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Tuesday, March 18, 2008

Handset OS fragmentation is here to stay - and may even impact future network architecture

A couple of years ago there were lots of hand-wringing comments about how the proliferation of handset OS's was harming the chances of any consistency in mobile applications development and uptake of data services. Operators like Vodafone made pronouncements of how they intended to rationalise their software platform base.

At the time, I was skeptical that there would be any easy way to meaningfully reduce the number of smartphone OS's as well as proprietary featurephone platforms. And in fact, if anything the number has risen, with the continued growth of RIM, the emergence of Apple's OS, Google/Android on the horizon and a continued plethora of other Linux platforms vying for attention. Meanwhile, none of the major handset vendors has committed to phasing out their proprietary platforms like Nokia S40 or the various Moto / Samsung / LG / S-E equivalents.

On the merchant-featurephone software stack there have been a few changes to be fair, with Qualcomm's BREW/UIone appearing on some more devices, but with TTPCom's Ajar being absorbed into Motorola's software maelstrom. Others like OpenWave and Obigo and Intrinsyc are still around too.

There is no obvious emerging contender to sweep away all others, especially at a global level. I can't see Nokia pushing S60 much further down into S40's domain. I can't see Apple or Google making a huge mark outside North America. I can't see RIM or Microsoft abandoning the enterprise sector. UIQ and a couple of the Linux players are not the strongest, but if they disappear I'm sure there will be plenty of newcomers to take their place - isn't it about time we saw a reincarnated Java/SavaJe-type player, for instance?

Meanwhile, all the real action seems to be migrating to the presentation layer - Webkit browser, Adobe Flash, Microsoft Silverlight and so forth. There seems to be at least a vague semblance of homogeneity emerging there, at least on high-end devices. Sure, even at that level there won't be "one platform to rule them all", but some variation of Web+Widgets+XML+various extensions is perhaps not as tricky as the current app-porting challenges.

There are some interesting side-effects of all this - even propagating through to the network side of the industry, despite the fact it likes to think itself divorced from developments with mere handset software.

In particular, the industry seems to be moving even further away from fully IMS-capable handsets. Sure, in some ways the IMS client framework is starting to get a little more realistic, but with the shift in value (and certainly the shift in innovation) towards the browser it's starting to look a little irrelevant. Yes, we might get some IMS-based apps on the phone - IM, presence, even full VoIP - but that's not where the cool stuff is, and I think that the web aspects of the handset are moving too fast to be captured in even a next-gen IMS/Web architecture.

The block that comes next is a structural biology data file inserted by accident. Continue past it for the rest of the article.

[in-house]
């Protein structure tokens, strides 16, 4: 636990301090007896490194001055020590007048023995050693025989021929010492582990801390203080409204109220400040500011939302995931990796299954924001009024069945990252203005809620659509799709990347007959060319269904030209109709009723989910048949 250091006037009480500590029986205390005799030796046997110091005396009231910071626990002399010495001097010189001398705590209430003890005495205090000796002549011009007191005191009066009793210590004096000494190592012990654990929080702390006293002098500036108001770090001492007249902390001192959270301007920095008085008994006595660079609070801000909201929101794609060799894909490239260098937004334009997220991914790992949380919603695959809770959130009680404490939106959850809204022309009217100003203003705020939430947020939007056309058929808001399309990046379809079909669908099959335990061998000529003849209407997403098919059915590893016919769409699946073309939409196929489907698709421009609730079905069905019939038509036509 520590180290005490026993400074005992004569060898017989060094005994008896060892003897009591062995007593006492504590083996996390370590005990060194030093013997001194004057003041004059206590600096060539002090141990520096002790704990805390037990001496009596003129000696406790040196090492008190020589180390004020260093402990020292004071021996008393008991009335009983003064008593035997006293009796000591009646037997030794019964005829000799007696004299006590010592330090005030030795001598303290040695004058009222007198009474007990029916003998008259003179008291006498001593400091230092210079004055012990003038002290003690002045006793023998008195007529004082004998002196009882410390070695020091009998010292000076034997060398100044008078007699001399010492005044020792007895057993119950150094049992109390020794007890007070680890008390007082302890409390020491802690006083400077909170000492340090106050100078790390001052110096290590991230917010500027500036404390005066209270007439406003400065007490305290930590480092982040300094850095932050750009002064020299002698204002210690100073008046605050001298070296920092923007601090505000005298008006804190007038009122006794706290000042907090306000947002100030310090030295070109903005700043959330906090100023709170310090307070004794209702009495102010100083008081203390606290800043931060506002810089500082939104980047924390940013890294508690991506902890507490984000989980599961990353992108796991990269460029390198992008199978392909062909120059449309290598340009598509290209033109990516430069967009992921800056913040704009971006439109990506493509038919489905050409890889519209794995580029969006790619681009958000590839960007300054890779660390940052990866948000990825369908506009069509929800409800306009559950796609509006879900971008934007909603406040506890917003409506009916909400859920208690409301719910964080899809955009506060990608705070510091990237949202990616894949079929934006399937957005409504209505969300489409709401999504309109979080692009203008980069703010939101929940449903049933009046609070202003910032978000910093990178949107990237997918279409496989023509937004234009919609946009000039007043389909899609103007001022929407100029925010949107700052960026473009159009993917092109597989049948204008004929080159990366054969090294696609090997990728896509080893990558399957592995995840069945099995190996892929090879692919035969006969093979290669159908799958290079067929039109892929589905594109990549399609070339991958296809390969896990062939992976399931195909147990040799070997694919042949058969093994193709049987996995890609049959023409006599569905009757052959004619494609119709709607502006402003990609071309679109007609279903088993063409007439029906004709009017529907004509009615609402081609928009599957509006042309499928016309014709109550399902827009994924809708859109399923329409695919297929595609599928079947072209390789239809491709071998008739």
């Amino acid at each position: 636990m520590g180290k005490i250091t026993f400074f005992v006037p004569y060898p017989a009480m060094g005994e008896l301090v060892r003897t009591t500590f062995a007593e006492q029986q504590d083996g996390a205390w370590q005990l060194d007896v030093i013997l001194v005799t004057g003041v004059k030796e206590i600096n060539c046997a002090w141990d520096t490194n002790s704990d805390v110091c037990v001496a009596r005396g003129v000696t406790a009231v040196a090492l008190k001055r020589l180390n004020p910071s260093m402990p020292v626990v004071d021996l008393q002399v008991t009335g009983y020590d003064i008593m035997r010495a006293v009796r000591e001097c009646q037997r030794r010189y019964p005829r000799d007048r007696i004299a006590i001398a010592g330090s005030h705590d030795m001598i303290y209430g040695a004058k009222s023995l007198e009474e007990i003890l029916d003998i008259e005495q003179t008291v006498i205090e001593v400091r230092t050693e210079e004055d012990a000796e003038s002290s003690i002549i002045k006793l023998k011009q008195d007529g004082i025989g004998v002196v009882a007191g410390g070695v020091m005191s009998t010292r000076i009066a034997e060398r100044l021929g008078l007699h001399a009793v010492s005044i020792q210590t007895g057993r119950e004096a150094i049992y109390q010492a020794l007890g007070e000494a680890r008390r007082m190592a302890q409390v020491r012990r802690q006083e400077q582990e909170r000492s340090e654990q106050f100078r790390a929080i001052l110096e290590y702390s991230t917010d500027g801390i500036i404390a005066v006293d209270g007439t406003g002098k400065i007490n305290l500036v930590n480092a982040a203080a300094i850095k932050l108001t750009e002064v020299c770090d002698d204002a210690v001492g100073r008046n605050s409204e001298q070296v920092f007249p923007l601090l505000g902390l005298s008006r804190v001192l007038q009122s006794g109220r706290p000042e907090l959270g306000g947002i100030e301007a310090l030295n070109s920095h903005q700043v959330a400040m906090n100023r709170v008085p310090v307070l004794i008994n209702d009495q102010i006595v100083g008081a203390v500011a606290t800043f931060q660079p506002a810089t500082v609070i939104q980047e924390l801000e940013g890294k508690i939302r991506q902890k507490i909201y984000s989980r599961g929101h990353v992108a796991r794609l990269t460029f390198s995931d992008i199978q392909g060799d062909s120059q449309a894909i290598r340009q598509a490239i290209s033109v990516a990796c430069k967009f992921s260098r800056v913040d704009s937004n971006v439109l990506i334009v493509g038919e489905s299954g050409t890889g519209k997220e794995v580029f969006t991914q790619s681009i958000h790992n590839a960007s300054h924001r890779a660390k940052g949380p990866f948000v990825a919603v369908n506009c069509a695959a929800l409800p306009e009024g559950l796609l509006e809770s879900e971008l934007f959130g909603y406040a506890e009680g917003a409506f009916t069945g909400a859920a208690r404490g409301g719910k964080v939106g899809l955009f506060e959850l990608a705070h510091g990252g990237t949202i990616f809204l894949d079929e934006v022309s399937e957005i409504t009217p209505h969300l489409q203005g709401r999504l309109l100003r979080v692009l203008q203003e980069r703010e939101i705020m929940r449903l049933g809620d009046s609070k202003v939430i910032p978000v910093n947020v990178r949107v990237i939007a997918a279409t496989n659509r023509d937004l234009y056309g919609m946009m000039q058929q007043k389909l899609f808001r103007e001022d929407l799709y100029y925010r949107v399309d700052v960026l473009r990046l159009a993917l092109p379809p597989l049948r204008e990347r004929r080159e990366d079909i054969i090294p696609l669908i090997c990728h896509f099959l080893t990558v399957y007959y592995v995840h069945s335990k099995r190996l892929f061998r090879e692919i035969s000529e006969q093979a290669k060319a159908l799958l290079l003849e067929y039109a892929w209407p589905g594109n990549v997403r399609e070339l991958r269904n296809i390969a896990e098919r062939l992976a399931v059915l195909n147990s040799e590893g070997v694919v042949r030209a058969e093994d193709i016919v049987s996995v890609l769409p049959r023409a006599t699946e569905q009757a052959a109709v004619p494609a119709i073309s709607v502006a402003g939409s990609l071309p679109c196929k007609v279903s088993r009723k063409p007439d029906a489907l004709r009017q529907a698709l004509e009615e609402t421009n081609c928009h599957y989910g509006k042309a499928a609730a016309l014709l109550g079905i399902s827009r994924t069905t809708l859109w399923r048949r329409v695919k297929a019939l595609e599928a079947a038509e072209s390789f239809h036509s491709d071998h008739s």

In particular, the chance for VoIP to become an "anchor tenant" for IMS has diminished, with the standardisation of the fairly-pointless MMTel Multimedia Telephony. As I've mentioned before, 3GPP has totally missed the point with MMTel: next-gen mobile telephony will be about integration, mashups & web services.... not video-calling/sharing and other "media".

Given that some sort of VoIP is mandatory with LTE (unless operators want to run GSM/UMTS networks in parallel forever), somebody really needs to get working on a more useful mobile VoIP standard NOW, and work out how to implement it in phones. In fact, whoever does the work should start from the standpoint of the user, with a phone in his/her hand and then work backwards to determine what the network has to look like to support a proper version of Mobile Telephony v2.0.

One of the themes I've discussed with a few companies recently has been the impact this could have on cellular network architecture. In particular, I've been looking at the current converging mess at the edge of the network that is some combination of SBC, security gateway, softswitch, GGSN and assorted other functions. I've been speaking to companies like Stoke, Acme Packet, Sonus, Nextpoint, Mavenir etc recently, and I'm starting to wonder if the required aggregation models will be driven indirectly by device type & usage cases, as much as they are by infrastructure-based decisions for multi-access.

If the traffic delivered by handsets - and the capabilities valued by end-users - moves away from session-based services like voice & IM, and towards more web/browser/widget functionality - what effect does that have on the boxes at the edge? I haven't got a full answer to this yet, but it's definitely something I'm looking into closely.


arbit_blogger said...

Your comment on the need for a mobile VoIP standard is very intriguing. I wonder if the IETF or 3GPP/3GPP2/UMA guys have though about this. If VoIP providers really want to replace legacy voice, then they have to address inter-operability urgently. The beauty of PSTN/PLMN is that one can call any number from anywhere irrespective of which service provider the caller and callee are attached to. VoIP services on the other hand however still operate on closed platforms. Why cany I call my Skype contacts from Yahoo?

Falk said...